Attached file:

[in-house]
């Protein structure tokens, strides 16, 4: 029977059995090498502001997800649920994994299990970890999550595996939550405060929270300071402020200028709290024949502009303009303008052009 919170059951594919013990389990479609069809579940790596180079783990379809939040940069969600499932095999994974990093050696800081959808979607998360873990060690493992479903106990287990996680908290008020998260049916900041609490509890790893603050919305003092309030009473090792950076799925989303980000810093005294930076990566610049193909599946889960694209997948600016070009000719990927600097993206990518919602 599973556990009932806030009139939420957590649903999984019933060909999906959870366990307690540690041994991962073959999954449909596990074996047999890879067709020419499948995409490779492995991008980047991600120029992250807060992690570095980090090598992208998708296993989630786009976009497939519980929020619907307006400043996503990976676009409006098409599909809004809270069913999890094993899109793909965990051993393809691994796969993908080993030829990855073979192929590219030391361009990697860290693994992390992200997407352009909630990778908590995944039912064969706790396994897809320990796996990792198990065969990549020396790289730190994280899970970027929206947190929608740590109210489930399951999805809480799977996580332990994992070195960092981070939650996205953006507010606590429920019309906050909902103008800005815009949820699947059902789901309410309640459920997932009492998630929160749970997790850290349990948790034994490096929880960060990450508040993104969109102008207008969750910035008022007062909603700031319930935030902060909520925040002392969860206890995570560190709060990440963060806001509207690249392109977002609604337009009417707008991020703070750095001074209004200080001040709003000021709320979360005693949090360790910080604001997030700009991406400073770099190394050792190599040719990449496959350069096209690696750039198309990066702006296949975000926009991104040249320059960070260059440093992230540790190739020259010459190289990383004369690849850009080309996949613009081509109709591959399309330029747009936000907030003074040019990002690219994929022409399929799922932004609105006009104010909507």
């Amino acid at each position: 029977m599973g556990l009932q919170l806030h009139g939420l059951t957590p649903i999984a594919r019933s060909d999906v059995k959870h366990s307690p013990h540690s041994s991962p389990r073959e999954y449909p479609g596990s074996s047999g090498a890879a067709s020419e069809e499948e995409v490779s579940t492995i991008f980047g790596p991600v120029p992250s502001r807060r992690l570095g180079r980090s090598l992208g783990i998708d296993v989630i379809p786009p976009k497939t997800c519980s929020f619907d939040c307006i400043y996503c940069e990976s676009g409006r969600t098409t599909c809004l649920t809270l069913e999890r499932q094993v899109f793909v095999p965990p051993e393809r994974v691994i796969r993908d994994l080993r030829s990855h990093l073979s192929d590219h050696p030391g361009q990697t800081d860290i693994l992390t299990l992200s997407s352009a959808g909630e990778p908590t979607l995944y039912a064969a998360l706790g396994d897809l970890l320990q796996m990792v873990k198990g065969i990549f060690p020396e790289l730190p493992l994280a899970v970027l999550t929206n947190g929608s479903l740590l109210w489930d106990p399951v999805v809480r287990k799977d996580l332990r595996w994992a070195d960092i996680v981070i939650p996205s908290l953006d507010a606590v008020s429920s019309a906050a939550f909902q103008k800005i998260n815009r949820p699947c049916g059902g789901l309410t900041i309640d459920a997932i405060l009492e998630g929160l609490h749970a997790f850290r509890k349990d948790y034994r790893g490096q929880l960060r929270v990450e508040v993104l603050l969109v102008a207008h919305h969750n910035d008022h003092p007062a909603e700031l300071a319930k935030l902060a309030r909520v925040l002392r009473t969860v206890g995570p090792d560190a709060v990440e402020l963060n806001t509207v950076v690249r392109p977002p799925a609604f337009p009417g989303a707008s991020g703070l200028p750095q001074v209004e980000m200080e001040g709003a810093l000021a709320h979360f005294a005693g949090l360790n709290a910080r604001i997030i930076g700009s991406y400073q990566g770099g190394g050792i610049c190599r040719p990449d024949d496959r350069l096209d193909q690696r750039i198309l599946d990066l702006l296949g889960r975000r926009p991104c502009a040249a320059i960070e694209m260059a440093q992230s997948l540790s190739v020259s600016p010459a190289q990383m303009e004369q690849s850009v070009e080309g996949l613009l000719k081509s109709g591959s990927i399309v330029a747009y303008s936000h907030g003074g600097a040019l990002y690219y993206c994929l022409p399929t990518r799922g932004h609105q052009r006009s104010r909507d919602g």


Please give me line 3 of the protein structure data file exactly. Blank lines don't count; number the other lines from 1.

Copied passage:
């Amino acid at each position: 029977m599973g556990l009932q919170l806030h009139g939420l059951t957590p649903i999984a594919r019933s060909d999906v059995k959870h366990s307690p013990h540690s041994s991962p389990r073959e999954y449909p479609g596990s074996s047999g090498a890879a067709s020419e069809e499948e995409v490779s579940t492995i991008f980047g790596p991600v120029p992250s502001r807060r992690l570095g180079r980090s090598l992208g783990i998708d296993v989630i379809p786009p976009k497939t997800c519980s929020f619907d939040c307006i400043y996503c940069e990976s676009g409006r969600t098409t599909c809004l649920t809270l069913e999890r499932q094993v899109f793909v095999p965990p051993e393809r994974v691994i796969r993908d994994l080993r030829s990855h990093l073979s192929d590219h050696p030391g361009q990697t800081d860290i693994l992390t299990l992200s997407s352009a959808g909630e990778p908590t979607l995944y039912a064969a998360l706790g396994d897809l970890l320990q796996m990792v873990k198990g065969i990549f060690p020396e790289l730190p493992l994280a899970v970027l999550t929206n947190g929608s479903l740590l109210w489930d106990p399951v999805v809480r287990k799977d996580l332990r595996w994992a070195d960092i996680v981070i939650p996205s908290l953006d507010a606590v008020s429920s019309a906050a939550f909902q103008k800005i998260n815009r949820p699947c049916g059902g789901l309410t900041i309640d459920a997932i405060l009492e998630g929160l609490h749970a997790f850290r509890k349990d948790y034994r790893g490096q929880l960060r929270v990450e508040v993104l603050l969109v102008a207008h919305h969750n910035d008022h003092p007062a909603e700031l300071a319930k935030l902060a309030r909520v925040l002392r009473t969860v206890g995570p090792d560190a709060v990440e402020l963060n806001t509207v950076v690249r392109p977002p799925a609604f337009p009417g989303a707008s991020g703070l200028p750095q001074v209004e980000m200080e001040g709003a810093l000021a709320h979360f005294a005693g949090l360790n709290a910080r604001i997030i930076g700009s991406y400073q990566g770099g190394g050792i610049c190599r040719p990449d024949d496959r350069l096209d193909q690696r750039i198309l599946d990066l702006l296949g889960r975000r926009p991104c502009a040249a320059i960070e694209m260059a440093q992230s997948l540790s190739v020259s600016p010459a190289q990383m303009e004369q690849s850009v070009e080309g996949l613009l000719k081509s109709g591959s990927i399309v330029a747009y303008s936000h907030g003074g600097a040019l990002y690219y993206c994929l022409p399929t990518r799922g932004h609105q052009r006009s104010r909507d919602g």